Purslane (Portulca oleracea), also known as Pigweed, Little Hogweed or Verdolagas, is cropping up everywhere in my cultivated areas right now. Instead of viewing it as a pesky weed though, I have started to view it more as an advantageous friend, pulling rarely if at all. Purslane has many uses, as a companion plant, as a wild edible, and as a medicinal.
There are 40 named varieties cultivated worldwide. Purslane can easily be identified by its juicy succulent leaves and stems. The leaves are green while the stems are reddish in color. The plant has a spreading habit and is low to the ground. Flowers are usually yellow. It is said that Purslane picked early in the morning is more lemony in taste, and when picked in the afternoon it tends to be more peppery.
As a companion plant, purslane creates humid micro-climates between plantings, serving as a moisture containing ground cover. Although it grows low to the ground it’s roots can penetrate deep, bringing up moisture and nutrients to the surface. It can grow in heavy soils and can help to penetrate clay sub soils.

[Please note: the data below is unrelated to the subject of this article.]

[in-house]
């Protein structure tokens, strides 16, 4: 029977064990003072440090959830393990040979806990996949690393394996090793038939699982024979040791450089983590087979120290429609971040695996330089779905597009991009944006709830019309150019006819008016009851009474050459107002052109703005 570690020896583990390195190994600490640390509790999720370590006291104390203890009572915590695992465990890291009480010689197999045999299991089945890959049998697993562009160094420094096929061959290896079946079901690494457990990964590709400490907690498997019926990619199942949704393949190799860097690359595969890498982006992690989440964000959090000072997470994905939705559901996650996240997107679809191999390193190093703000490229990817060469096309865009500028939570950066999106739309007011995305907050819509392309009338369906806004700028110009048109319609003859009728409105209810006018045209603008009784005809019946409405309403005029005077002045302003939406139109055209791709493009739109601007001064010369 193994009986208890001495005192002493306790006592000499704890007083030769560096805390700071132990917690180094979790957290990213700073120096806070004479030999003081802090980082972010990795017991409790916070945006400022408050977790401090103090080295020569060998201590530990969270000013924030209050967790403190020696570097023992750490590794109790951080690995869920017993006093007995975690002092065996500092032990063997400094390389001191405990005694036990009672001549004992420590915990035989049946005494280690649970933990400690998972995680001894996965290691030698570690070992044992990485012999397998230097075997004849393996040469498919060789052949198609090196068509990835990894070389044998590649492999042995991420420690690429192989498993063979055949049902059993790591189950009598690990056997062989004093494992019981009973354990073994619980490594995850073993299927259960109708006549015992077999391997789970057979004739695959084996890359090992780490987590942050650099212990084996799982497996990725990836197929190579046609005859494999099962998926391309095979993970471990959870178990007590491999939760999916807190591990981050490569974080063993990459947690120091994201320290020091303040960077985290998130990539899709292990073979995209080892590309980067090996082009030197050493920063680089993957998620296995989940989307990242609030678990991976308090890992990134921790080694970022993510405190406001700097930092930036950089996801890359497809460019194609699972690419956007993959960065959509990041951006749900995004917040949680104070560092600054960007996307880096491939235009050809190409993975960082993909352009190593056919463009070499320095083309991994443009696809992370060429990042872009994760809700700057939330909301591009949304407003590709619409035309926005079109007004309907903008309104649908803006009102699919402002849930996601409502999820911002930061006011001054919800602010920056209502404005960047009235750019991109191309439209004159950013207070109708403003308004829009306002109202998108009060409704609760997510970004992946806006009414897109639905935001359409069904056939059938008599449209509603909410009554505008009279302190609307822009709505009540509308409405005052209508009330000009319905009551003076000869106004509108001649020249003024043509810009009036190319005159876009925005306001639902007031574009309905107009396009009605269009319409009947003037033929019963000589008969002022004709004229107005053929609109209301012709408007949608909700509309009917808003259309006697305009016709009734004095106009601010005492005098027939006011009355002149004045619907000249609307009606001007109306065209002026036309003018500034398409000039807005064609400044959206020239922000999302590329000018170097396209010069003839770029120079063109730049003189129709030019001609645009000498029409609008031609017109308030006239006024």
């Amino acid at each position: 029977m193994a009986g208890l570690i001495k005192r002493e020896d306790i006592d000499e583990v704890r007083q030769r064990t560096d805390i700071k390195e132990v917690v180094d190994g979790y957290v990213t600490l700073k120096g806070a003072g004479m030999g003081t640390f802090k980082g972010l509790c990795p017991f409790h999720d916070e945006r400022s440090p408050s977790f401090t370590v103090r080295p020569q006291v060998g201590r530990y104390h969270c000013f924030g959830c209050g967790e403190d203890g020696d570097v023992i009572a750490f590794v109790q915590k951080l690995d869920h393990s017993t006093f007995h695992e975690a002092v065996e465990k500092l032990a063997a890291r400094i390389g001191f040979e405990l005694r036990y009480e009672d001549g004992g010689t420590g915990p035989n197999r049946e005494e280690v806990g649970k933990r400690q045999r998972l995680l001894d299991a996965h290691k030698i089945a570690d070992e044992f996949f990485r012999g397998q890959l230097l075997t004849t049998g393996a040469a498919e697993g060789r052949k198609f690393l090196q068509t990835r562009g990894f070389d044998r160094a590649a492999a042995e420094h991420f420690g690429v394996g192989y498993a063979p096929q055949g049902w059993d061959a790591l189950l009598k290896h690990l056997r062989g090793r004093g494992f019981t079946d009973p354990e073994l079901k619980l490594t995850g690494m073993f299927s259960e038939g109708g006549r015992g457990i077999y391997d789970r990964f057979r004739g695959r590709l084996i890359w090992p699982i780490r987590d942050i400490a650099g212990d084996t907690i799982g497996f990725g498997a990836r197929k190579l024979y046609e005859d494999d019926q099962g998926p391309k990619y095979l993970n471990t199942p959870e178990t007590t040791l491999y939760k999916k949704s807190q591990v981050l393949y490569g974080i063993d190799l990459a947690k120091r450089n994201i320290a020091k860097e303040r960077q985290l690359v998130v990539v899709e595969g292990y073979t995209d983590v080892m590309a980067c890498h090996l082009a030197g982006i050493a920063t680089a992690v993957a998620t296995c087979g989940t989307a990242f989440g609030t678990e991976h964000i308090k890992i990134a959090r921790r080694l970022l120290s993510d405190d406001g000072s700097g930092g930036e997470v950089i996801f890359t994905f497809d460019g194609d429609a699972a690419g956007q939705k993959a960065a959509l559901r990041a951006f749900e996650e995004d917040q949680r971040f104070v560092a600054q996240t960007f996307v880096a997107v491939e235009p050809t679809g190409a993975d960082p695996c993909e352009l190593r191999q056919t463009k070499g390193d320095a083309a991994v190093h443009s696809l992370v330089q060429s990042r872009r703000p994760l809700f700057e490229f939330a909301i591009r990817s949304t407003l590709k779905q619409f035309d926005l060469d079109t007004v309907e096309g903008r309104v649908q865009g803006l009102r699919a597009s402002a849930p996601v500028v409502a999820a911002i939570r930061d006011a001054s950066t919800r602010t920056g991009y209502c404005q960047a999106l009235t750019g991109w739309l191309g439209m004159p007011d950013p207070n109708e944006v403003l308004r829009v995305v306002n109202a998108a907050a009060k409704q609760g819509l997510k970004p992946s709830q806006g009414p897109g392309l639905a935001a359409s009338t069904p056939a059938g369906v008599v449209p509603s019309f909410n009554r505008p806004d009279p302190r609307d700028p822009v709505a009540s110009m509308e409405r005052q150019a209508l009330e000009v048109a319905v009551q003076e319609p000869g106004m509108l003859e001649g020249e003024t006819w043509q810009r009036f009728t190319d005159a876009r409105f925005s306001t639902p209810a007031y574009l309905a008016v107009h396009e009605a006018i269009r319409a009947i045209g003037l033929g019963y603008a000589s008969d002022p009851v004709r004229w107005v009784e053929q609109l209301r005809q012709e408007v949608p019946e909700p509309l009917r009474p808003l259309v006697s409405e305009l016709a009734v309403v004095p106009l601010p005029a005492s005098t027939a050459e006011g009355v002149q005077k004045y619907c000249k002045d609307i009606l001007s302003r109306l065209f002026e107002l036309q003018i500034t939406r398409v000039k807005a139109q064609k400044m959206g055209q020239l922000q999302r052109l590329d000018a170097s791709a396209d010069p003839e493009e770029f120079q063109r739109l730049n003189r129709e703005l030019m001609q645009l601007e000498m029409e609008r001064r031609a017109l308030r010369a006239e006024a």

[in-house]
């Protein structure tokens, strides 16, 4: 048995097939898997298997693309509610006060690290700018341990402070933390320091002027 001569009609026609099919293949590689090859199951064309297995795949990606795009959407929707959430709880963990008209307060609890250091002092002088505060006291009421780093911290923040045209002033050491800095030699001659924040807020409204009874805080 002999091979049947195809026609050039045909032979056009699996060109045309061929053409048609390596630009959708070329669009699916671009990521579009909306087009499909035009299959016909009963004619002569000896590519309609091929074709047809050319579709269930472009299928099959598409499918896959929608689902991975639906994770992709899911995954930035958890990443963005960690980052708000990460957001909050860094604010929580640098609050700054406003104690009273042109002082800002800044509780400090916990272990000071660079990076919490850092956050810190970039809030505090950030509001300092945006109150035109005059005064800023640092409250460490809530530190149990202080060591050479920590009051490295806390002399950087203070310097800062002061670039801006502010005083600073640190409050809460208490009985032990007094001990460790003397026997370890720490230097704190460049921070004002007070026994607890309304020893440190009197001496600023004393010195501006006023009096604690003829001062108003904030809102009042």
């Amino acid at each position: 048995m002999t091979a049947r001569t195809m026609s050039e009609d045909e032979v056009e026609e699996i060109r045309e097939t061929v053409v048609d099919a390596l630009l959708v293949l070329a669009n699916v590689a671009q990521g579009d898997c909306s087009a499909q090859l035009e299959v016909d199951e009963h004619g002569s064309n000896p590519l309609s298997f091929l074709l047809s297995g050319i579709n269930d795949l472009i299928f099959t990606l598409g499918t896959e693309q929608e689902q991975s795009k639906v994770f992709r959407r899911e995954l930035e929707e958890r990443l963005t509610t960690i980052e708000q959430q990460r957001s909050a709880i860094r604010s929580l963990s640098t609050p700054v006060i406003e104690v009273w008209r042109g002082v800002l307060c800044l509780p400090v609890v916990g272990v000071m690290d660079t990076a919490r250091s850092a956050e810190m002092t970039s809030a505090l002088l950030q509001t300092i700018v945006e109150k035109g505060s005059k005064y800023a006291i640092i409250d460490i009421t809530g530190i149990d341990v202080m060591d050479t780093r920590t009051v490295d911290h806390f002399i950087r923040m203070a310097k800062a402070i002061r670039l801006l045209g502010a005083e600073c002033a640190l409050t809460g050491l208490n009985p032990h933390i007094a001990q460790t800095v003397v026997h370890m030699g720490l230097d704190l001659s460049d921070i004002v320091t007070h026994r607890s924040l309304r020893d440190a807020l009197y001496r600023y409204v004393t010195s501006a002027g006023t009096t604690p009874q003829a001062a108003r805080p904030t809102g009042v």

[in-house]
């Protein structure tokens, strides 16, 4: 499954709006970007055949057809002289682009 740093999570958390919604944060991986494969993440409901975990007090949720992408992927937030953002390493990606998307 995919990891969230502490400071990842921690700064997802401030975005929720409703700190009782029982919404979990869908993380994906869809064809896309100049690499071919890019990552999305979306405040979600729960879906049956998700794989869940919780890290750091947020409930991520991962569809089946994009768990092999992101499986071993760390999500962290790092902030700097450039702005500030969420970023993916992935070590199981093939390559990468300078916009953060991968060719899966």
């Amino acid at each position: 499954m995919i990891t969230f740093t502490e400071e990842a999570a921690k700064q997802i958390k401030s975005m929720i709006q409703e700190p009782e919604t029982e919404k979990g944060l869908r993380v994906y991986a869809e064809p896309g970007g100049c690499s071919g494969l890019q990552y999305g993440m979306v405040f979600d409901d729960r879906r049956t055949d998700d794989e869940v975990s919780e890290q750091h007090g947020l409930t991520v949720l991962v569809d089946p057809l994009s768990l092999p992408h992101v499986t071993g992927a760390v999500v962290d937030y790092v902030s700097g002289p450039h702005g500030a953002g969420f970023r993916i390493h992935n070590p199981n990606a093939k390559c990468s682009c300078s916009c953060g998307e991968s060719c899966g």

The entire plant is edible including the seeds and flowers. It can be eaten raw in salads, stir fried, or due to its mucilaginous quality it can be used to thicken soups. Rich in vitamins A, C and E, plus minerals iron, calcium and potassium, purslane contains more Omega-3 fatty acids (particularly alpha-linolenic acid) than any other leafy vegetable in the world. Purslane also has 0.01 mg/g of eicosapentaenoic acid (EPA), the same omega-fatty acid found in sea vegetables, fish, and some flax. In other words, it is a powerhouse of nutrition!
Purslane has been used in Chinese medicine (known as Ma Chi Xian) to clear fire toxicity and cool the blood, and clear damp-heat and treat sores. It is also said to be an effective treatment for oral lichen planus, its leaves are used to treat insect or snake bites, boils, sores, pain from bee stings, bacillary dysentery, diarrhea, hemorrhoids, postpartum bleeding, and intestinal bleeding.
Recipes for using Purslane in the kitchen:
Recipes for using Purslane as a medicine:
To find locally grown goodies, such as wild edibles, visit us at Pick-A-Pepper.com!
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